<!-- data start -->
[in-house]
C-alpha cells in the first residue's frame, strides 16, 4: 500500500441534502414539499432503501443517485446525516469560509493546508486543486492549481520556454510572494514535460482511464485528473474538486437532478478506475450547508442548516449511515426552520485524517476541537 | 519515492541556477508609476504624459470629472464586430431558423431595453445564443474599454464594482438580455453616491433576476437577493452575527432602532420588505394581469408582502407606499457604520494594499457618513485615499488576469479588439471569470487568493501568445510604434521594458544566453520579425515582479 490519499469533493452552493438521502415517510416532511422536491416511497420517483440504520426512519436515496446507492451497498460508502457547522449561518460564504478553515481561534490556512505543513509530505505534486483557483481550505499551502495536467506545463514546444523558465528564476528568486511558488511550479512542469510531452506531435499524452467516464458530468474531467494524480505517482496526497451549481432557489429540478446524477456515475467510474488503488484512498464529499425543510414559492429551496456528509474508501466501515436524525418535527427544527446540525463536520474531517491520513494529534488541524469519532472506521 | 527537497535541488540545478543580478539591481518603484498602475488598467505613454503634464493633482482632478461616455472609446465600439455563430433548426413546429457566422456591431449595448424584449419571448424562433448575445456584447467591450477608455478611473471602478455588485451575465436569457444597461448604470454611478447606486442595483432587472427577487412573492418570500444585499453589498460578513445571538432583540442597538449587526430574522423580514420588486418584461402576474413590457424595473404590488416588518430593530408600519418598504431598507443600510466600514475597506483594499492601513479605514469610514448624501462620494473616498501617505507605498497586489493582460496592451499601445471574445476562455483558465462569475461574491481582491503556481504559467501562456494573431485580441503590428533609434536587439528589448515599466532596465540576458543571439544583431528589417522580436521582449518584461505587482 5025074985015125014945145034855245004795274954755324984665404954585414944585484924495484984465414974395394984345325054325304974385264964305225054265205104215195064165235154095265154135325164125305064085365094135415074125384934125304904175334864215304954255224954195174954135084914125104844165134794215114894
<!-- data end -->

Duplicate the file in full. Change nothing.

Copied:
[in-house]
C-alpha cells in the first residue's frame, strides 16, 4: 500500500441534502414539499432503501443517485446525516469560509493546508486543486492549481520556454510572494514535460482511464485528473474538486437532478478506475450547508442548516449511515426552520485524517476541537 | 519515492541556477508609476504624459470629472464586430431558423431595453445564443474599454464594482438580455453616491433576476437577493452575527432602532420588505394581469408582502407606499457604520494594499457618513485615499488576469479588439471569470487568493501568445510604434521594458544566453520579425515582479 490519499469533493452552493438521502415517510416532511422536491416511497420517483440504520426512519436515496446507492451497498460508502457547522449561518460564504478553515481561534490556512505543513509530505505534486483557483481550505499551502495536467506545463514546444523558465528564476528568486511558488511550479512542469510531452506531435499524452467516464458530468474531467494524480505517482496526497451549481432557489429540478446524477456515475467510474488503488484512498464529499425543510414559492429551496456528509474508501466501515436524525418535527427544527446540525463536520474531517491520513494529534488541524469519532472506521 | 527537497535541488540545478543580478539591481518603484498602475488598467505613454503634464493633482482632478461616455472609446465600439455563430433548426413546429457566422456591431449595448424584449419571448424562433448575445456584447467591450477608455478611473471602478455588485451575465436569457444597461448604470454611478447606486442595483432587472427577487412573492418570500444585499453589498460578513445571538432583540442597538449587526430574522423580514420588486418584461402576474413590457424595473404590488416588518430593530408600519418598504431598507443600510466600514475597506483594499492601513479605514469610514448624501462620494473616498501617505507605498497586489493582460496592451499601445471574445476562455483558465462569475461574491481582491503556481504559467501562456494573431485580441503590428533609434536587439528589448515599466532596465540576458543571439544583431528589417522580436521582449518584461505587482 5025074985015125014945145034855245004795274954755324984665404954585414944585484924495484984465414974395394984345325054325304974385264964305225054265205104215195064165235154095265154135325164125305064085365094135415074125384934125304904175334864215304954255224954195174954135084914125104844165134794215114894